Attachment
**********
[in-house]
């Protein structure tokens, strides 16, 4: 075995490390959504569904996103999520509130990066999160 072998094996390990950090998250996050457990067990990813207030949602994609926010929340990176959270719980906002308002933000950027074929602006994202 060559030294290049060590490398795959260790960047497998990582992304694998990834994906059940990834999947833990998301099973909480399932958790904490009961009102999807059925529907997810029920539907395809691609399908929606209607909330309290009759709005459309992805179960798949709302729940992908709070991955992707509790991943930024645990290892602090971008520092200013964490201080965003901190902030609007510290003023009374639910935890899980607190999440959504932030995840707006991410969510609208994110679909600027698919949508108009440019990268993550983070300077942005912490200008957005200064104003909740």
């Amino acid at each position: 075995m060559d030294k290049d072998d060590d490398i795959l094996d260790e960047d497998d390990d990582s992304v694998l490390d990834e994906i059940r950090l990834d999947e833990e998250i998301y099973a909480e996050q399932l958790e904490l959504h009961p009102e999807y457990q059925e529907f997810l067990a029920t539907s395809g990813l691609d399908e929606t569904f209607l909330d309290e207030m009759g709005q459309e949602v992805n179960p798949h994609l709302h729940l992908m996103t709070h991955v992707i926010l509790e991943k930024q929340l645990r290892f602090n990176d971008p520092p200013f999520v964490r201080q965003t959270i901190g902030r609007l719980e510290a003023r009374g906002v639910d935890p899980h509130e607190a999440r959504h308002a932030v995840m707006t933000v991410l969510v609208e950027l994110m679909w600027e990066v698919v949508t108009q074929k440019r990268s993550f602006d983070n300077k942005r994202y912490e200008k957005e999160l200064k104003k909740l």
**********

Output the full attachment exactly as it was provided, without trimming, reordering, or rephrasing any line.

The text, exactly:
[in-house]
């Protein structure tokens, strides 16, 4: 075995490390959504569904996103999520509130990066999160 072998094996390990950090998250996050457990067990990813207030949602994609926010929340990176959270719980906002308002933000950027074929602006994202 060559030294290049060590490398795959260790960047497998990582992304694998990834994906059940990834999947833990998301099973909480399932958790904490009961009102999807059925529907997810029920539907395809691609399908929606209607909330309290009759709005459309992805179960798949709302729940992908709070991955992707509790991943930024645990290892602090971008520092200013964490201080965003901190902030609007510290003023009374639910935890899980607190999440959504932030995840707006991410969510609208994110679909600027698919949508108009440019990268993550983070300077942005912490200008957005200064104003909740």
């Amino acid at each position: 075995m060559d030294k290049d072998d060590d490398i795959l094996d260790e960047d497998d390990d990582s992304v694998l490390d990834e994906i059940r950090l990834d999947e833990e998250i998301y099973a909480e996050q399932l958790e904490l959504h009961p009102e999807y457990q059925e529907f997810l067990a029920t539907s395809g990813l691609d399908e929606t569904f209607l909330d309290e207030m009759g709005q459309e949602v992805n179960p798949h994609l709302h729940l992908m996103t709070h991955v992707i926010l509790e991943k930024q929340l645990r290892f602090n990176d971008p520092p200013f999520v964490r201080q965003t959270i901190g902030r609007l719980e510290a003023r009374g906002v639910d935890p899980h509130e607190a999440r959504h308002a932030v995840m707006t933000v991410l969510v609208e950027l994110m679909w600027e990066v698919v949508t108009q074929k440019r990268s993550f602006d983070n300077k942005r994202y912490e200008k957005e999160l200064k104003k909740l």